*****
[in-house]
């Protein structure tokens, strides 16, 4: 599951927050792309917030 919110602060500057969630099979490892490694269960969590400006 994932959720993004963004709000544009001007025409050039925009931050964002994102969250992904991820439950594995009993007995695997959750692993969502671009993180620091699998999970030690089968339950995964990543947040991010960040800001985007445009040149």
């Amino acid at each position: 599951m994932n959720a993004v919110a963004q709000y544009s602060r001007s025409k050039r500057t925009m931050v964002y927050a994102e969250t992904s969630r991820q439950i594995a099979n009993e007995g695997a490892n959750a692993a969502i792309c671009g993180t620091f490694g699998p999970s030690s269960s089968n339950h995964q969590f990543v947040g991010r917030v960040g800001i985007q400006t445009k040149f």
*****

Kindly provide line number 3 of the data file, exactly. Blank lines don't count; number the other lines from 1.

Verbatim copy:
């Amino acid at each position: 599951m994932n959720a993004v919110a963004q709000y544009s602060r001007s025409k050039r500057t925009m931050v964002y927050a994102e969250t992904s969630r991820q439950i594995a099979n009993e007995g695997a490892n959750a692993a969502i792309c671009g993180t620091f490694g699998p999970s030690s269960s089968n339950h995964q969590f990543v947040g991010r917030v960040g800001i985007q400006t445009k040149f």